Notice of Intent to Publish a Funding Opportunity Announcement for Advancing Cancer Control Equity Research through Transformative Solutions Coordination Center (U24 Clinical Trial Optional)
Notice Number:

Key Dates

Release Date:
May 12, 2023
Estimated Publication Date of Notice of Funding Opportunity :
June 16, 2023
First Estimated Application Due Date:
September 14, 2023
Earliest Estimated Award Date:
June 30, 2024
Earliest Estimated Start Date:
June 30, 2024
Related Announcements


Issued by

National Cancer Institute (NCI)


The National Cancer Institute (NCI) intends to publish a Notice of Funding Opportunity (NOFO) to solicit applications for the new Advancing Cancer Control Equity Research through Transformative Solutions (ACCERT) Consortium. Up to four (4) Research Centers and one (1) Coordination Center will be funded as part of the ACCERT Consortium’s effort to address the impact of social determinants of health (SDOH) on adverse cancer control outcomes.

The Coordination Center will 1) facilitate communication across ACCERT Centers and provide meeting support; 2) lead efforts to manage and share consortium-wide data; 3) connect research centers with capacity building and training opportunities and disseminate synthesized research products, findings, and tools; 4) stimulate and coordinate consortium collaborative activities; and 5) evaluate the impact of the consortium.

The NOFO is expected to be published in Summer 2023 with an expected application due date in early Fall 2023. Details of a pre-application webinar will be announced after the publication of the NOFO. The NOFO is expected to use the U24 mechanism; clinical trial is optional. This Notice is being provided to allow potential applicants with meaningful community collaborations time to develop responsive projects, and with relevant expertise and insights to consider applying for this new NOFO.

Potential applicants are encouraged to view the presentation of this initiative to the Joint Virtual Meeting of the NCI Board of Scientific Advisors (BSA) and the National Cancer Advisory Board (NCAB), available at: ( beginning at 1 hour, 8 minutes. Presentation slides are downloadable at

Research Initiative Details

Recent data indicate that while cancer mortality has declined overall, not all populations have benefited from such progress. Cancer disparities are often the result of historical, social, and structural inequities with implications across the cancer control continuum. Specifically, SDOH are the unfair and avoidable factors that influence health. This includes the conditions of the environment in which people are born, grow, live, learn, work, play, and age that impact health outcomes, and operate at multiple levels of influence (e.g., individual, family, community, systems, and population levels). Examples of SDOH with the potential to adversely affect cancer prevention and control include housing instability, transportation barriers, structural racism and discrimination, language accessibility, health literacy, food access and insecurity, limited physical activity opportunities, and poor air and water quality. Cancer control equity means that everyone has a fair and just opportunity to prevent and detect cancer, receive quality care, and survive cancer with optimal quality of life.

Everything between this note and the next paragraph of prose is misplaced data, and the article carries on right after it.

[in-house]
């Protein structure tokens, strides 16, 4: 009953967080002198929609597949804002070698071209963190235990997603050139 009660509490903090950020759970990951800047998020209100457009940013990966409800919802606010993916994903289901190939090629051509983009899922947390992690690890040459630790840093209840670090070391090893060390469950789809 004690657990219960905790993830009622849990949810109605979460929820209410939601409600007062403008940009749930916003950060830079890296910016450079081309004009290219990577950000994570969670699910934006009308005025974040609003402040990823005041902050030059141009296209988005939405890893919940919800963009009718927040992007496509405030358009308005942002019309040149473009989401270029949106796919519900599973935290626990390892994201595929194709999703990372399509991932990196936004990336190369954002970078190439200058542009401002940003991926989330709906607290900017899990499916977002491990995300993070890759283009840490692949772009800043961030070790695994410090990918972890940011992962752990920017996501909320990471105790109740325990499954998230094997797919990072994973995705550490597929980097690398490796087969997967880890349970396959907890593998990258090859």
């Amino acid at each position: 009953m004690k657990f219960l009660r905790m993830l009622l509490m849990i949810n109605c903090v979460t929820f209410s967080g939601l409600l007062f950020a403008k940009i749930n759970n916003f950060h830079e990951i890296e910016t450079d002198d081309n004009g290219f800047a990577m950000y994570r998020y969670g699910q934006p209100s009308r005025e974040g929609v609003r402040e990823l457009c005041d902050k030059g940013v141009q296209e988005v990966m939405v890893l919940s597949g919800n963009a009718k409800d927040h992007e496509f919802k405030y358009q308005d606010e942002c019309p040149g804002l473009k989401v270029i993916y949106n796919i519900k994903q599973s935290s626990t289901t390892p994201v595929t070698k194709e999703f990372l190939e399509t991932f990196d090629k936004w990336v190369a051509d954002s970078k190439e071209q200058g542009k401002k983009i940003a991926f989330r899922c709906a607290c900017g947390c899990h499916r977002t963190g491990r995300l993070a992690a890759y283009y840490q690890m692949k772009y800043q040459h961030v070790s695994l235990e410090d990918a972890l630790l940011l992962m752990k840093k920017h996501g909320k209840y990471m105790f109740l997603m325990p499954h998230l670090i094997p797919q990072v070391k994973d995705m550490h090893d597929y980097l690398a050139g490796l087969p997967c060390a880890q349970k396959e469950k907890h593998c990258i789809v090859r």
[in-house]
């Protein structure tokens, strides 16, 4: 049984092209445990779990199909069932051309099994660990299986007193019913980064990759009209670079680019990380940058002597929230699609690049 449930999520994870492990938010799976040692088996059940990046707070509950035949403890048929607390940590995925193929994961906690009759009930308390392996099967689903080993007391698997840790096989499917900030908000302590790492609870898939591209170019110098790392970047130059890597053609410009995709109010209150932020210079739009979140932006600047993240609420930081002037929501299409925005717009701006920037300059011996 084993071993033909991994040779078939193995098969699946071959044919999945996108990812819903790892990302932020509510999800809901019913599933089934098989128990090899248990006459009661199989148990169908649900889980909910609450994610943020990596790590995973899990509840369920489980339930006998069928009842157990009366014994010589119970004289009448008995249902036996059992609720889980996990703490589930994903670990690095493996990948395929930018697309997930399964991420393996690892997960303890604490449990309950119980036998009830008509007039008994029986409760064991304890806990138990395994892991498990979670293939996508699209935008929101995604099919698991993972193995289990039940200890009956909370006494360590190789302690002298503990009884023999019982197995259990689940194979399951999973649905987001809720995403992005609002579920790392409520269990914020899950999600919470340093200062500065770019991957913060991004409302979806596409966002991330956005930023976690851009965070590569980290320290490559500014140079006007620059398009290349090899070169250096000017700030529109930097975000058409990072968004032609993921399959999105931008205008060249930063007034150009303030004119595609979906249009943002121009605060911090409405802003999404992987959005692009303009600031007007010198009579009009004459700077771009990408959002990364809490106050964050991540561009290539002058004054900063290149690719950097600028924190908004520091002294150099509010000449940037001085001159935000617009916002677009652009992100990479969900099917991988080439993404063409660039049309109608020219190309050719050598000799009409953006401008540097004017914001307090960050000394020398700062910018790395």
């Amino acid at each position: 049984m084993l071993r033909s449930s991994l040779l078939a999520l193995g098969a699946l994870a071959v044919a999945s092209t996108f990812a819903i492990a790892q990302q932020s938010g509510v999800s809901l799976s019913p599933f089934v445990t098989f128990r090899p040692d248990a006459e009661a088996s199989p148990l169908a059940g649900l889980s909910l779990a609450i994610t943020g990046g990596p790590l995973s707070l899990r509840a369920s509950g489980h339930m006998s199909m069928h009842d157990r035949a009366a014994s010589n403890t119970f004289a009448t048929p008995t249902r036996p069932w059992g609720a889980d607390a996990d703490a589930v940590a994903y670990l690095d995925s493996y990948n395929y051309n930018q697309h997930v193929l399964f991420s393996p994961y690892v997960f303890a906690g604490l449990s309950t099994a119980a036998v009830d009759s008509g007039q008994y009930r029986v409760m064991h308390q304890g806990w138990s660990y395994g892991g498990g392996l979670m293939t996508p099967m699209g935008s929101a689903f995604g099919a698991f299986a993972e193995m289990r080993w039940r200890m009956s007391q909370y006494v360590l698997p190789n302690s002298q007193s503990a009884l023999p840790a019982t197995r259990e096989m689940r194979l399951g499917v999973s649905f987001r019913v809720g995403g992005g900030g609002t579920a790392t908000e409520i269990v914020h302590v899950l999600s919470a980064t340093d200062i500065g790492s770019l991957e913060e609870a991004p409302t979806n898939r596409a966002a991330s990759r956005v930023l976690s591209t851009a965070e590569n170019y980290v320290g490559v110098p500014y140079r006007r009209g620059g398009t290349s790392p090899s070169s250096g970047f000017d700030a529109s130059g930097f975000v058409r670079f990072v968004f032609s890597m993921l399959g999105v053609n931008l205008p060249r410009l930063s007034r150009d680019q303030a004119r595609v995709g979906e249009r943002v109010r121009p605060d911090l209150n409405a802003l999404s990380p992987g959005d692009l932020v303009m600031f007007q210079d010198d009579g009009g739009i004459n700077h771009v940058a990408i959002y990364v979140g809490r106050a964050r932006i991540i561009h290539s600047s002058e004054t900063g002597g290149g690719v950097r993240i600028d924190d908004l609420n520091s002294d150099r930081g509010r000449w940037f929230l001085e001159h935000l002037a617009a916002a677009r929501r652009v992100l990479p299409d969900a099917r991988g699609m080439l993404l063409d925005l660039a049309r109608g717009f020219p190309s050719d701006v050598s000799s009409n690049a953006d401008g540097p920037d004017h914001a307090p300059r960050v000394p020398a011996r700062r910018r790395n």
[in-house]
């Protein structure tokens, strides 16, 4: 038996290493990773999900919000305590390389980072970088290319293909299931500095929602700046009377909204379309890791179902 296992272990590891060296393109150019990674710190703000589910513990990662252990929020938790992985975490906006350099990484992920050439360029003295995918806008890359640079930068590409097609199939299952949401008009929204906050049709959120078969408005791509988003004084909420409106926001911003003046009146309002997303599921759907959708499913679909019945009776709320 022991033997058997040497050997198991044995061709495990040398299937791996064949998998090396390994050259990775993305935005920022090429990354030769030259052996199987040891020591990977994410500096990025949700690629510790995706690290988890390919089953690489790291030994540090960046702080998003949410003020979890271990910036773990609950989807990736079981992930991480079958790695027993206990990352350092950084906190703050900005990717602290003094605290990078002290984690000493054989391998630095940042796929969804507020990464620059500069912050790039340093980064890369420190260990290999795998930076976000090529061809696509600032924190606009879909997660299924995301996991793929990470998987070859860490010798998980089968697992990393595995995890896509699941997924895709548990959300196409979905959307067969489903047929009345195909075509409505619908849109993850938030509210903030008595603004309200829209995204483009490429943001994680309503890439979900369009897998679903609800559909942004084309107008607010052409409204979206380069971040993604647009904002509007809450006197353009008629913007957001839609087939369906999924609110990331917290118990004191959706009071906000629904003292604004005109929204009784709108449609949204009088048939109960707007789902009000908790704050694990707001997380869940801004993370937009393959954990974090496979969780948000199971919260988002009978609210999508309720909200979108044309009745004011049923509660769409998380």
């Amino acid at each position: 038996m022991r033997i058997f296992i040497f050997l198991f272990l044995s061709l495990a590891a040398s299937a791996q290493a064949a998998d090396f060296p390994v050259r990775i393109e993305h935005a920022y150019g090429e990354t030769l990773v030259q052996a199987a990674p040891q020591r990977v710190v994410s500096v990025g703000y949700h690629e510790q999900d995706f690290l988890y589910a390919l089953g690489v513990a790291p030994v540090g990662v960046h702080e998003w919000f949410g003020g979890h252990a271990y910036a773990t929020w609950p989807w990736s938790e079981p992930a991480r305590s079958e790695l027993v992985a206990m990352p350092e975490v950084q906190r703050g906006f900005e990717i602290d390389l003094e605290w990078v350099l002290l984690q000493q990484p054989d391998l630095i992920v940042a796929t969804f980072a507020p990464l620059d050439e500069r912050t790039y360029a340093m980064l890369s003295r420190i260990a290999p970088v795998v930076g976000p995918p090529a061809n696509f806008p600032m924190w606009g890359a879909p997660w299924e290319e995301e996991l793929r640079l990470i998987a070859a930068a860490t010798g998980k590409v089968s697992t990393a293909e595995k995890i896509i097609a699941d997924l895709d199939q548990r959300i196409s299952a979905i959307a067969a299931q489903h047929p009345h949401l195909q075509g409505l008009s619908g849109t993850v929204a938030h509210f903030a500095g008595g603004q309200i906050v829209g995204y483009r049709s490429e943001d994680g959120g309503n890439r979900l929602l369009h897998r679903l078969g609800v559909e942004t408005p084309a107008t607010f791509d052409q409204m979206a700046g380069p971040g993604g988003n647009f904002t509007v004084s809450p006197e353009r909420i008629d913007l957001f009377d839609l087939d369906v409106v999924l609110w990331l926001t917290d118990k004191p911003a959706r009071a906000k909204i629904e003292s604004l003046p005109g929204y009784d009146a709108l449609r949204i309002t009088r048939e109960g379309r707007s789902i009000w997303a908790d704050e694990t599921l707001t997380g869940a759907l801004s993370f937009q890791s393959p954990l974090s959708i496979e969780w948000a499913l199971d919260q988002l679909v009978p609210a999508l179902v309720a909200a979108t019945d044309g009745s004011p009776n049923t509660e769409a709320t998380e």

Achieving cancer control equity requires a concurrent emphasis on developing interventions that address the multilevel influences of SDOH on adverse cancer outcomes; collaboration across multiple sectors and partners to leverage community insights and assets; and fostering meaningful community engagement with and building capacity among those disproportionately affected by cancer. In this manner, health equity is not only the goal or outcome, but the approach, process, and methods by which the research is conducted. Community engagement, as an approach to addressing health equity, is well-documented and effective in addressing historical power imbalance, building trust, improving participation in research, as well as enhancing acceptability, feasibility, and uptake of interventions both within and beyond the health care system. This NOFO requires meaningful community engagement in the development and testing of multilevel SDOH interventions.